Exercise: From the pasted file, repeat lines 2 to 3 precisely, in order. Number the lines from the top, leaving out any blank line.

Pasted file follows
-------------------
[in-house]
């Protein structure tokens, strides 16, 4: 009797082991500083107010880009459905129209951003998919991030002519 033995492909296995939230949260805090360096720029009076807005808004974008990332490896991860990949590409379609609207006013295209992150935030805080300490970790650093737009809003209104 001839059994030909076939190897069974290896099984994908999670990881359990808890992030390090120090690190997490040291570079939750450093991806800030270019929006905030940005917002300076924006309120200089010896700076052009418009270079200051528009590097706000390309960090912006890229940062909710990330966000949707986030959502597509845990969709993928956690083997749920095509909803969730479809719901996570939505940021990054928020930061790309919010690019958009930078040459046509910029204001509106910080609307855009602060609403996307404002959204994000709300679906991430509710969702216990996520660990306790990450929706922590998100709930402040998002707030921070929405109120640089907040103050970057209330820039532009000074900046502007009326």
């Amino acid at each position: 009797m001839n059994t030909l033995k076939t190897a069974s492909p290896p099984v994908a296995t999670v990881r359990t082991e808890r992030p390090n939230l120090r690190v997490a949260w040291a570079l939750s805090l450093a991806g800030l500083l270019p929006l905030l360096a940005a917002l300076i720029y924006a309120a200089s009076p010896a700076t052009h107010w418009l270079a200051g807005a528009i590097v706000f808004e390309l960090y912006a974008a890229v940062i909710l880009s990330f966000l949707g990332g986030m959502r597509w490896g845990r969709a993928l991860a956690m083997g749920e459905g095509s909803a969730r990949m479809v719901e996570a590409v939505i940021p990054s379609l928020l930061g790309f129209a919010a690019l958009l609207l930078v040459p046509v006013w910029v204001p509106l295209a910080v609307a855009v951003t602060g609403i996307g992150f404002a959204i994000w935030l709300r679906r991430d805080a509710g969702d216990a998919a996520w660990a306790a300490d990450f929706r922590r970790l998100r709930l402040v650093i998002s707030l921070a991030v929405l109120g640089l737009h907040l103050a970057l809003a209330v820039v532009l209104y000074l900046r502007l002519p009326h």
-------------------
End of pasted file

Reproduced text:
């Protein structure tokens, strides 16, 4: 009797082991500083107010880009459905129209951003998919991030002519 033995492909296995939230949260805090360096720029009076807005808004974008990332490896991860990949590409379609609207006013295209992150935030805080300490970790650093737009809003209104 001839059994030909076939190897069974290896099984994908999670990881359990808890992030390090120090690190997490040291570079939750450093991806800030270019929006905030940005917002300076924006309120200089010896700076052009418009270079200051528009590097706000390309960090912006890229940062909710990330966000949707986030959502597509845990969709993928956690083997749920095509909803969730479809719901996570939505940021990054928020930061790309919010690019958009930078040459046509910029204001509106910080609307855009602060609403996307404002959204994000709300679906991430509710969702216990996520660990306790990450929706922590998100709930402040998002707030921070929405109120640089907040103050970057209330820039532009000074900046502007009326």
């Amino acid at each position: 009797m001839n059994t030909l033995k076939t190897a069974s492909p290896p099984v994908a296995t999670v990881r359990t082991e808890r992030p390090n939230l120090r690190v997490a949260w040291a570079l939750s805090l450093a991806g800030l500083l270019p929006l905030l360096a940005a917002l300076i720029y924006a309120a200089s009076p010896a700076t052009h107010w418009l270079a200051g807005a528009i590097v706000f808004e390309l960090y912006a974008a890229v940062i909710l880009s990330f966000l949707g990332g986030m959502r597509w490896g845990r969709a993928l991860a956690m083997g749920e459905g095509s909803a969730r990949m479809v719901e996570a590409v939505i940021p990054s379609l928020l930061g790309f129209a919010a690019l958009l609207l930078v040459p046509v006013w910029v204001p509106l295209a910080v609307a855009v951003t602060g609403i996307g992150f404002a959204i994000w935030l709300r679906r991430d805080a509710g969702d216990a998919a996520w660990a306790a300490d990450f929706r922590r970790l998100r709930l402040v650093i998002s707030l921070a991030v929405l109120g640089l737009h907040l103050a970057l809003a209330v820039v532009l209104y000074l900046r502007l002519p009326h």